The protection and defence of trade marks are vital to the success of any company. In order to offer businesses better protection, the European Union recently reinforced, improved and modernised the legislative framework governing trade marks in Europe. A new European directive and regulation were adopted on 16 November 2015 and published in the Official Journal on 23 and 24 December 2015, respectively.
Here are the 10 most important aspects of the reform for businesses.
- EU trade mark
On 23 March 2016, the date of entry into force of the new regulation, the wording "Community trade mark" (used for the past 20 years) will be replaced with "EU trade mark". As the name indicates, an EU trade mark is a single title valid in all 28 Member States of the European Union. In Belgium, the Brussels Commercial Court and the Brussels Court of Appeal will have exclusive jurisdiction to hear cases based on EU trade marks.
- European Union Intellectual Property Office (EU IPO)
Another important change in vocabulary is that EU trade marks will be registered with the European Union Intellectual Property Office (EU IPO), the new name of the Office for Harmonization in the Internal Market (OHIM), based in Alicante.
- Lower fees
In order to help businesses, especially SMEs, adequately protect their intellectual property, registration fees will be lowered. The fee will henceforth be calculated per individual class of goods or services. To benefit from protection throughout the EU, the fee to register a trade mark (by electronic means) will amount to EUR 850 for the first class of goods or services, EUR 50 for the second class, and EUR 150 for each additional class.
- Regularisation possible until 24 September 2016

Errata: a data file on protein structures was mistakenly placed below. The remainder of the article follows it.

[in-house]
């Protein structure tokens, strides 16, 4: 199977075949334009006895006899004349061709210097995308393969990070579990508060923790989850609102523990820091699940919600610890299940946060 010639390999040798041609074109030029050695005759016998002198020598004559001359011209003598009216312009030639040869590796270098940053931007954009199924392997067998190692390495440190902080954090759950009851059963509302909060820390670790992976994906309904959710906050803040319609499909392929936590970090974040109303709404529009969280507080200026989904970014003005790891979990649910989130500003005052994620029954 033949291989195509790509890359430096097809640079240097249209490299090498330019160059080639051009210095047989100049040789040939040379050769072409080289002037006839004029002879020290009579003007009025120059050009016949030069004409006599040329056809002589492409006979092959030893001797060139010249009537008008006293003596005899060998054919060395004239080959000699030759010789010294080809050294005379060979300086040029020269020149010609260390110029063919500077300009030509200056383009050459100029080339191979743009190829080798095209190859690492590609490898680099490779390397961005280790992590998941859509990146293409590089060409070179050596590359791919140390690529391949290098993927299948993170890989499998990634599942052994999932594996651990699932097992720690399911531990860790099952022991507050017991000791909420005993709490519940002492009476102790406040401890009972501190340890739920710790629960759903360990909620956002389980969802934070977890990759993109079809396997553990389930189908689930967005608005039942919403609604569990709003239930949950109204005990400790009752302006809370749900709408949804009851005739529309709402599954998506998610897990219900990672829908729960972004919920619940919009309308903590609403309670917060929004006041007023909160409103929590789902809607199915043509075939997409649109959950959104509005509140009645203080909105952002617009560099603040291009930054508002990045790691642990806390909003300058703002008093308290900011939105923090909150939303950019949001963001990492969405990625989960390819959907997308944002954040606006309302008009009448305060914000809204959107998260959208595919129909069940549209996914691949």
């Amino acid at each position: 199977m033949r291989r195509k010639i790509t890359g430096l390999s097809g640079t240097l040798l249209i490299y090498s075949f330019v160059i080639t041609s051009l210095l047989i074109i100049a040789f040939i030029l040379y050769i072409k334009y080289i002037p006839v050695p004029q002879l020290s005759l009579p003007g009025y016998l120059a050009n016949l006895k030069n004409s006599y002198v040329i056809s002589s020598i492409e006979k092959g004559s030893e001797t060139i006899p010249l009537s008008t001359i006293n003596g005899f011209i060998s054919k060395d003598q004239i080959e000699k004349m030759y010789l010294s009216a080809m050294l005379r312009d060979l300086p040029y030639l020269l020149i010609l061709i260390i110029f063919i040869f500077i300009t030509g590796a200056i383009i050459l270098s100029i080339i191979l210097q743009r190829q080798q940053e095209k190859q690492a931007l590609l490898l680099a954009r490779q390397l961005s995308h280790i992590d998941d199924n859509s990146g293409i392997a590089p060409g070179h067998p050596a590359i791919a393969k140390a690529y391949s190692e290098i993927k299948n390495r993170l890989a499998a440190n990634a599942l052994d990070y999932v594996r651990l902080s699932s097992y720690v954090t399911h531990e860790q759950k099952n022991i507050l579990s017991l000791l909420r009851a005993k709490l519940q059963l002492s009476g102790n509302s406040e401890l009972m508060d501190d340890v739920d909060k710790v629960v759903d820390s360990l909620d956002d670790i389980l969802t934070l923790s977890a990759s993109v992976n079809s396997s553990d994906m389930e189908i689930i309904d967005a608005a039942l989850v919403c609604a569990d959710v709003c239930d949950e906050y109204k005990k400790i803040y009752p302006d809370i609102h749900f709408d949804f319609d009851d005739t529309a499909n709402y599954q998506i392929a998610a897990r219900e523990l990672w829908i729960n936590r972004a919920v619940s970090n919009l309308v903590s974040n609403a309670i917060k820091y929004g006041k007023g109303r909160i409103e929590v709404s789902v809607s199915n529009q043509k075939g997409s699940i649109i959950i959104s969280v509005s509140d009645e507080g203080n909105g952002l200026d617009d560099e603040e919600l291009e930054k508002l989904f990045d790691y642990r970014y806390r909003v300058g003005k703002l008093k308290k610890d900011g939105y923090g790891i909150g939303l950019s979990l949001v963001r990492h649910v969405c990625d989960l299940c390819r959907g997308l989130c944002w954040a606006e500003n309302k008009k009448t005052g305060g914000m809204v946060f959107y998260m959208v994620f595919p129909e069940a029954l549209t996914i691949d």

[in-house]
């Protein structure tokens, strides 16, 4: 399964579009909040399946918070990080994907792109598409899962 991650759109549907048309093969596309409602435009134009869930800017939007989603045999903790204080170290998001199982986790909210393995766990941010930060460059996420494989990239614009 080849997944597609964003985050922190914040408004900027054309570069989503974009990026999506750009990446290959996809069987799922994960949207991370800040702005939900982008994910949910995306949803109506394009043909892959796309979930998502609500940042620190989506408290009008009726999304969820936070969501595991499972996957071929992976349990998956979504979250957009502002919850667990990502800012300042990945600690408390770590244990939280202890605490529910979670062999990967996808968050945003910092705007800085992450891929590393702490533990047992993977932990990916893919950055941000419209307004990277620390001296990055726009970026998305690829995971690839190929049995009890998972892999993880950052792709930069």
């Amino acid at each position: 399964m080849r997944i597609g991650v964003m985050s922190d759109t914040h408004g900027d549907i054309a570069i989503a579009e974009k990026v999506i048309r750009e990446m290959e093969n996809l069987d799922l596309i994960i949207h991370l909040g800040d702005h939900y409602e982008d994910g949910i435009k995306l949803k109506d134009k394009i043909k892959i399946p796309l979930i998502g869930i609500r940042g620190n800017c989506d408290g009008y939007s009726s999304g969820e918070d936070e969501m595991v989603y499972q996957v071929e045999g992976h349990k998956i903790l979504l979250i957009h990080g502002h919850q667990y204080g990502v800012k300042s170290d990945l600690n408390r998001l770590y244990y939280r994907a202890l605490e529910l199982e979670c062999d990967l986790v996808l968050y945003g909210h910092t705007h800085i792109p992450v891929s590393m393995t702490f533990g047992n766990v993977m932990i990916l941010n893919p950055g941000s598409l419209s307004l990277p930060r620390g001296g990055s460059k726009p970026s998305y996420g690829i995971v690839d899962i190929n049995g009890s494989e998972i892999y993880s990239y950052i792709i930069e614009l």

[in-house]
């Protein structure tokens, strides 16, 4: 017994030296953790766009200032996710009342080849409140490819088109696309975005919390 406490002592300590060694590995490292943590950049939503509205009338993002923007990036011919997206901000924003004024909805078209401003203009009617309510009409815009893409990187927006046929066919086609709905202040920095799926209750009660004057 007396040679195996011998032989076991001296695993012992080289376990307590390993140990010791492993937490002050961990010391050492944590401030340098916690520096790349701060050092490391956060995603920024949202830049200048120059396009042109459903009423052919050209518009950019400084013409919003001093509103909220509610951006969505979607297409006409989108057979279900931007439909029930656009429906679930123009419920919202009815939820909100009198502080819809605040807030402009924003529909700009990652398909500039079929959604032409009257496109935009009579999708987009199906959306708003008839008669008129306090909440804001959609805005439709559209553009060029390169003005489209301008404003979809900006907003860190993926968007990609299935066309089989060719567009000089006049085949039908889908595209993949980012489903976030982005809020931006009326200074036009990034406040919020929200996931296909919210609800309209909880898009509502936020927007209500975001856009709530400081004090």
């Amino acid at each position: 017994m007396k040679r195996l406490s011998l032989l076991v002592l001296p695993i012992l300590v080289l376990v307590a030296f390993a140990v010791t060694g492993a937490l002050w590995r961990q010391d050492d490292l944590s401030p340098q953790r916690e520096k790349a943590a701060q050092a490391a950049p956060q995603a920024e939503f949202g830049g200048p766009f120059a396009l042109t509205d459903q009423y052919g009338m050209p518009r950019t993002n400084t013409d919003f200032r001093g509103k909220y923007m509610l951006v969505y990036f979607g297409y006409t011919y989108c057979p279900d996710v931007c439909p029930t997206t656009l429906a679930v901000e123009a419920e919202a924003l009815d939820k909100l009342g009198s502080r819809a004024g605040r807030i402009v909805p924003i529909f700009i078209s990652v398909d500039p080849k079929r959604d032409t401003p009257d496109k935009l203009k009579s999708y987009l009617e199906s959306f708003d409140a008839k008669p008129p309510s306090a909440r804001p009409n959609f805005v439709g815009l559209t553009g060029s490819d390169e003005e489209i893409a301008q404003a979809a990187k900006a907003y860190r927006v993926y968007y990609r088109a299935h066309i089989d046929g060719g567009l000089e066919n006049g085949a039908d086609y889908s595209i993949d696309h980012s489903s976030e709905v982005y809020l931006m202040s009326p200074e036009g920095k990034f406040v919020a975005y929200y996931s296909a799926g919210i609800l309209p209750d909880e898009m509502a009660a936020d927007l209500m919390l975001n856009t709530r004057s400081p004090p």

The holders of EU trade marks applied before 22 June 2012 for which the description of the goods or services covered is not sufficiently clear (for example "machinery" or "repair services", with no additional information) will benefit from a one-time extension until 24 September 2016 to regularise their situation. It is thus high time to check your trade mark portfolio and, if necessary, perform the necessary clean-up with the help of a professional.
- Elimination of the graphic representation requirement
Due to the advent of new technologies, the requirement that a graphic representation of the trade mark be provided has been abolished, which will undoubtedly facilitate the registration of holograms, sounds and moving images, provided they are distinctive.
- No protection for certain names
Protected designations of origin (PDO), protected geographical indications (PGI), traditional appellations for wine, traditional specialities guaranteed (TSG), and the names of protected plant varieties cannot, as a general rule, be registered as trade marks.
- Action against goods in transit
One major step forward for trademark holders is that they will now be able to prevent third parties from introducing products not in free circulation into the European Union, if the products originate from a non-EU country and copy or reproduce a trade mark. It will thus be possible to take action against pirated goods in transit through the EU, unless the defendant can prove that the trade mark holder has no right to prevent the placing on the market of the goods in their final country of destination.
- Action against preparatory acts
In order to better defend their rights, trade mark holders will be able to take action against acts preceding the marketing of goods.
- Proceedings before the Benelux Office
Without prejudice to the powers of the national courts, the Benelux Office will have to put in place new administrative procedures to rule on requests for revocation or invalidation of Benelux trade marks. The Benelux Office's decisions will no longer be appealed to an appellate court in each of the three Benelux countries but rather to the Benelux Court of Justice.
- Freedom of expression
The new regulation insists on the need to strike a balance between, on the one hand, effective protection of trade marks in the course of trade and, on the other hand, the use of trade marks by third parties for purposes of artistic expression.